A telltale sign that fall has officially arrived is the incredible abundance of delicious apples filling crates at farmers markets everywhere… shiny piles of Ginger Gold, Fuji, Gala, Honeycrisp, McIntosh and, of course, the tart and crisp Granny Smith. It got us thinking… is there a real Granny behind the Granny Smith apple? The answer is a resounding YES, and it’s a pretty cool story.
Maria Ann Sherwood was born into a farming family in England in 1799. Spending her youth on the family farm was the catalyst for Maria’s interest in studying agriculture. At nineteen, she married a man named Thomas Smith, who was also a farm laborer, and the pair went on to manage a farm in East Sussex, while also beginning a family of their own.
In 1838, government officials were recruiting people with agricultural backgrounds who possessed the skill set to help develop farms in Australia. Along with several other families from the area, the Smiths immigrated to Sydney, Australia.
For the next fifteen plus years, the Smiths honed their skills while working on fruit orchards in their new country, and in 1856, they bought their own lot of land and began their own orchard.
As the story goes, in 1868, Maria Ann, then 69 years old and a Granny, found an apple seedling growing by a creek on her property. She believed that the seedling had grown from French crab apples, and she began to cultivate a new apple tree (it is believed to have been cultivated with a domestic variety), which we know today as “Granny Smith”. Another local farmer, Edward Gallard, developed a large crop of Maria Ann’s “Granny Smith” apples from cuttings of that first tree.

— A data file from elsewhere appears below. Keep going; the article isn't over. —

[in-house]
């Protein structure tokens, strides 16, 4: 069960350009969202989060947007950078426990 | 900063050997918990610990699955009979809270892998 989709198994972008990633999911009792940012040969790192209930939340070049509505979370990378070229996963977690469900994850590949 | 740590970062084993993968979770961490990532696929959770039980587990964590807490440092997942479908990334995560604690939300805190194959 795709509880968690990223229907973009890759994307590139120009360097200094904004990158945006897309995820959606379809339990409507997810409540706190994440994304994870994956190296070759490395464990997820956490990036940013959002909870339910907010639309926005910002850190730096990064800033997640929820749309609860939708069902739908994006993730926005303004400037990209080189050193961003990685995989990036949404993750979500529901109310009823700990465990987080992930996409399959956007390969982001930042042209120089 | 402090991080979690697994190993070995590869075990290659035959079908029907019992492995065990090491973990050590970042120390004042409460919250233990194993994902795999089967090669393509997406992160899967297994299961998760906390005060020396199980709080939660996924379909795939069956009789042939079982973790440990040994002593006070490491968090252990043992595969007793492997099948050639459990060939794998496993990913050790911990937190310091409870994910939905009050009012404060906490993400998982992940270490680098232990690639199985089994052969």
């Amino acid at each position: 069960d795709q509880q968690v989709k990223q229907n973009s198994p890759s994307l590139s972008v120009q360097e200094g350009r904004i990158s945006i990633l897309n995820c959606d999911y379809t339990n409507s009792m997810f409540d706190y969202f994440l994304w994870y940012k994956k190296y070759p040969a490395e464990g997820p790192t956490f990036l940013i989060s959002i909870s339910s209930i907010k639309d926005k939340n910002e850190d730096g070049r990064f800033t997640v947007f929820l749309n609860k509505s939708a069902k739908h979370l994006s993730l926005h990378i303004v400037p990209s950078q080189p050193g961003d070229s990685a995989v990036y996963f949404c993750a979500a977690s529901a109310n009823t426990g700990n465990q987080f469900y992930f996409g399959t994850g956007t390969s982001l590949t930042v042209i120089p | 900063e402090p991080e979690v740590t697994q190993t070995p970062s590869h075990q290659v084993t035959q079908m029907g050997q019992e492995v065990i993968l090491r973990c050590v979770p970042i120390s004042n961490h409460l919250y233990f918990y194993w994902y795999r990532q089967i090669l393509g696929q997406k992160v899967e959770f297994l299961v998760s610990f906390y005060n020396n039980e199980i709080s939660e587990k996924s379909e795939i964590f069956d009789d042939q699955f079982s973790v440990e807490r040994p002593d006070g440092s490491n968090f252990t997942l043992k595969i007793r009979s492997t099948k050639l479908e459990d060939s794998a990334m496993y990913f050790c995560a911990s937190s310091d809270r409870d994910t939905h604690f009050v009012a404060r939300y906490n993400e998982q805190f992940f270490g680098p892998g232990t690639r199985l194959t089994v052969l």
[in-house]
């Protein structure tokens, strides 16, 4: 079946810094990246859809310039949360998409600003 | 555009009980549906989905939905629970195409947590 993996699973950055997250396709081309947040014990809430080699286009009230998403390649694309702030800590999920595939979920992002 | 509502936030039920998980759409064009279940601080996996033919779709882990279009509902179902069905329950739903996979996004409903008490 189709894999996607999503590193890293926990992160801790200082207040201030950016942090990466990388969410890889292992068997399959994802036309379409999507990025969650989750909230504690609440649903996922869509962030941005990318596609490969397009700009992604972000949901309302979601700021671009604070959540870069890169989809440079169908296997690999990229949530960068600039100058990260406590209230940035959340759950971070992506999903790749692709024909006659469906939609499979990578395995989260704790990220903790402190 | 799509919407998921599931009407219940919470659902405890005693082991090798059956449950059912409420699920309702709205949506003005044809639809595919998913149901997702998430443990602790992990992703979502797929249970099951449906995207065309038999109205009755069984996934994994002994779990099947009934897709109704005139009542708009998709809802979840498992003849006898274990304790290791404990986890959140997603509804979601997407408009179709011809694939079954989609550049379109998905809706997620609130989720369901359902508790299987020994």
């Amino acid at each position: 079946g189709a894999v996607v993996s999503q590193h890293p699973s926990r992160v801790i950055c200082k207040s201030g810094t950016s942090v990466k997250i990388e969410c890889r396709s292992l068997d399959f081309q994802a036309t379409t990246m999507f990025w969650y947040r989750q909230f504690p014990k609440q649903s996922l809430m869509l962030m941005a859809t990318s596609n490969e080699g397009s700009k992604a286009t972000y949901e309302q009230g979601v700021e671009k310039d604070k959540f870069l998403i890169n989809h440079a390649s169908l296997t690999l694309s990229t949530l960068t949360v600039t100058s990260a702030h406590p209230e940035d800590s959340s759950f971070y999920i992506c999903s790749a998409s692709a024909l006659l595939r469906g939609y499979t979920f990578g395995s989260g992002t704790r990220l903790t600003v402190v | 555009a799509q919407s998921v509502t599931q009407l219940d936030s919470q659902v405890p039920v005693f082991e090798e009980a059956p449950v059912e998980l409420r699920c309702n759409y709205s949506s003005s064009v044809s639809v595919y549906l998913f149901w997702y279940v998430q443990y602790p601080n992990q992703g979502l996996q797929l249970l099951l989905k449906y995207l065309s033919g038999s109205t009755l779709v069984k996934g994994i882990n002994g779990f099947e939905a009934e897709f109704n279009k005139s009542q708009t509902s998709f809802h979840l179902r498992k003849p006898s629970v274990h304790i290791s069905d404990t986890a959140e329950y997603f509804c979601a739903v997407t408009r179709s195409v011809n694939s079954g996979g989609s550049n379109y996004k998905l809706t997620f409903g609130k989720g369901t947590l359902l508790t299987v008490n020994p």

The apples became widely popular in Australia and New Zealand. Displayed at the Castle Hill Agricultural and Horticultural Show in 1891, “Smith’s seedling” won the prize for best cooking-apple. In 1895, Granny Smith apples were being produced at the Government Experimental Station in New South Wales on a large scale. Soon after, they were included on the list of fruits suitable for export by the Department of Agriculture. The apples were introduced to Great Britain in 1935 and are considered relative newcomers to the U.S., having only been introduced here in 1972.
Unfortunately, Granny Smith never saw her apples gain international recognition. She died in 1870, just two years after discovering the apple seedling on her property. Although the apples were sustained and propagated by local orchardists, it is Granny Smith who will be remembered as the woman who discovered one of the most well-known and beloved green apples.
Did You Know?
There are 2,500 varieties of apples grown in the United States, and 7,500 throughout the world.
Granny Smith’s great-granddaughter, Edna Spurway, lived to be 101 and attributed her long life to “lots of apples.”
Granny Smiths contain a higher concentration of antioxidants and dietary fiber than most other apples.
Granny Smith apple trees are one of the fastest growing apple trees and can live for over fifty years.
Because of their high acidity, Granny Smith apples hold their shape better when they are cooked, which is why they are a favorite for baking.